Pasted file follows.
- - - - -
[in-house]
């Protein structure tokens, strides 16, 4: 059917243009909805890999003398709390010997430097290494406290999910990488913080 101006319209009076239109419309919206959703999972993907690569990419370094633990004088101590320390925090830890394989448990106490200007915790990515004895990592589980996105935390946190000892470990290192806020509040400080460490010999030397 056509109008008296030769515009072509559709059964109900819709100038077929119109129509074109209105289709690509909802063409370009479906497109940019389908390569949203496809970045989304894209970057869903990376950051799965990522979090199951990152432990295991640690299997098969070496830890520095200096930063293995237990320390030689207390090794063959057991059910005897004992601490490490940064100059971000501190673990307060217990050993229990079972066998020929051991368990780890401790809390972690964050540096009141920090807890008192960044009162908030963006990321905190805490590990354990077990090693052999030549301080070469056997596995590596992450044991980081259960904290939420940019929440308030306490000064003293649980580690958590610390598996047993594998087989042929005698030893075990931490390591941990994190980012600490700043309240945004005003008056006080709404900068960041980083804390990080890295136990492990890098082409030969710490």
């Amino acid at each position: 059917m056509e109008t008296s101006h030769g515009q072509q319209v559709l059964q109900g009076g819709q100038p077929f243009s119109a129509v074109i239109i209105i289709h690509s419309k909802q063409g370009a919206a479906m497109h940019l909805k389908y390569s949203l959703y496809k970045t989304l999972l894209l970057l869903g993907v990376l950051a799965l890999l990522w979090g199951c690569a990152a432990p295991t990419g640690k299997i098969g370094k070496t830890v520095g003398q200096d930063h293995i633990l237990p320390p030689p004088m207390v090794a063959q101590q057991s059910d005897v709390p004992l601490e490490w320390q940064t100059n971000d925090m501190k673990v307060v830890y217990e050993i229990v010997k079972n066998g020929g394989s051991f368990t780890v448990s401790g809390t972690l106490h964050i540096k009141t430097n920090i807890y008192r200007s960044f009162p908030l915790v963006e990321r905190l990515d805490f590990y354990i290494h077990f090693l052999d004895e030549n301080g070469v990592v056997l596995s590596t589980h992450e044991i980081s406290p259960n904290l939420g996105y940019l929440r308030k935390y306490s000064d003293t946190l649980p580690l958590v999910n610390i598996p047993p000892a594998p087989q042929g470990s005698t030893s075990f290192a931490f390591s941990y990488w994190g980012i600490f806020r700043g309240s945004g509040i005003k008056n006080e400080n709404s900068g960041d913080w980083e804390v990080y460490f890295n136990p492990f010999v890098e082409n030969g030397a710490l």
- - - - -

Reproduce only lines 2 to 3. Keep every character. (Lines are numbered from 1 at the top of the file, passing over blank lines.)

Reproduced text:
């Protein structure tokens, strides 16, 4: 059917243009909805890999003398709390010997430097290494406290999910990488913080 101006319209009076239109419309919206959703999972993907690569990419370094633990004088101590320390925090830890394989448990106490200007915790990515004895990592589980996105935390946190000892470990290192806020509040400080460490010999030397 056509109008008296030769515009072509559709059964109900819709100038077929119109129509074109209105289709690509909802063409370009479906497109940019389908390569949203496809970045989304894209970057869903990376950051799965990522979090199951990152432990295991640690299997098969070496830890520095200096930063293995237990320390030689207390090794063959057991059910005897004992601490490490940064100059971000501190673990307060217990050993229990079972066998020929051991368990780890401790809390972690964050540096009141920090807890008192960044009162908030963006990321905190805490590990354990077990090693052999030549301080070469056997596995590596992450044991980081259960904290939420940019929440308030306490000064003293649980580690958590610390598996047993594998087989042929005698030893075990931490390591941990994190980012600490700043309240945004005003008056006080709404900068960041980083804390990080890295136990492990890098082409030969710490």
């Amino acid at each position: 059917m056509e109008t008296s101006h030769g515009q072509q319209v559709l059964q109900g009076g819709q100038p077929f243009s119109a129509v074109i239109i209105i289709h690509s419309k909802q063409g370009a919206a479906m497109h940019l909805k389908y390569s949203l959703y496809k970045t989304l999972l894209l970057l869903g993907v990376l950051a799965l890999l990522w979090g199951c690569a990152a432990p295991t990419g640690k299997i098969g370094k070496t830890v520095g003398q200096d930063h293995i633990l237990p320390p030689p004088m207390v090794a063959q101590q057991s059910d005897v709390p004992l601490e490490w320390q940064t100059n971000d925090m501190k673990v307060v830890y217990e050993i229990v010997k079972n066998g020929g394989s051991f368990t780890v448990s401790g809390t972690l106490h964050i540096k009141t430097n920090i807890y008192r200007s960044f009162p908030l915790v963006e990321r905190l990515d805490f590990y354990i290494h077990f090693l052999d004895e030549n301080g070469v990592v056997l596995s590596t589980h992450e044991i980081s406290p259960n904290l939420g996105y940019l929440r308030k935390y306490s000064d003293t946190l649980p580690l958590v999910n610390i598996p047993p000892a594998p087989q042929g470990s005698t030893s075990f290192a931490f390591s941990y990488w994190g980012i600490f806020r700043g309240s945004g509040i005003k008056n006080e400080n709404s900068g960041d913080w980083e804390v990080y460490f890295n136990p492990f010999v890098e082409n030969g030397a710490l």